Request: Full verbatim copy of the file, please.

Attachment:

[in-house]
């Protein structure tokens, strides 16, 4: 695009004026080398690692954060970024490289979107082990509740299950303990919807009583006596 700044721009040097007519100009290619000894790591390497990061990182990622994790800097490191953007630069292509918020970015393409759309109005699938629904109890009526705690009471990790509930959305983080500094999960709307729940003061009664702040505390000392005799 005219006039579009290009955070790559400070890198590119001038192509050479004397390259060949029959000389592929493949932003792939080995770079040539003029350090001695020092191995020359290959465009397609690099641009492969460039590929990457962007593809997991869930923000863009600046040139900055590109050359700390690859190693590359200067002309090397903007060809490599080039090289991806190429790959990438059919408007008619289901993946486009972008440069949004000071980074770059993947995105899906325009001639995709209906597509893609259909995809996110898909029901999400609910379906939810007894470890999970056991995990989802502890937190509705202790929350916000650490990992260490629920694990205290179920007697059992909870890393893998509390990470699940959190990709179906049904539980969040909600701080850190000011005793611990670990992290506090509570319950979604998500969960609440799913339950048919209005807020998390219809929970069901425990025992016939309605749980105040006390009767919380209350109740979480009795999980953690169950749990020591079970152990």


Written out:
[in-house]
């Protein structure tokens, strides 16, 4: 695009004026080398690692954060970024490289979107082990509740299950303990919807009583006596 700044721009040097007519100009290619000894790591390497990061990182990622994790800097490191953007630069292509918020970015393409759309109005699938629904109890009526705690009471990790509930959305983080500094999960709307729940003061009664702040505390000392005799 005219006039579009290009955070790559400070890198590119001038192509050479004397390259060949029959000389592929493949932003792939080995770079040539003029350090001695020092191995020359290959465009397609690099641009492969460039590929990457962007593809997991869930923000863009600046040139900055590109050359700390690859190693590359200067002309090397903007060809490599080039090289991806190429790959990438059919408007008619289901993946486009972008440069949004000071980074770059993947995105899906325009001639995709209906597509893609259909995809996110898909029901999400609910379906939810007894470890999970056991995990989802502890937190509705202790929350916000650490990992260490629920694990205290179920007697059992909870890393893998509390990470699940959190990709179906049904539980969040909600701080850190000011005793611990670990992290506090509570319950979604998500969960609440799913339950048919209005807020998390219809929970069901425990025992016939309605749980105040006390009767919380209350109740979480009795999980953690169950749990020591079970152990």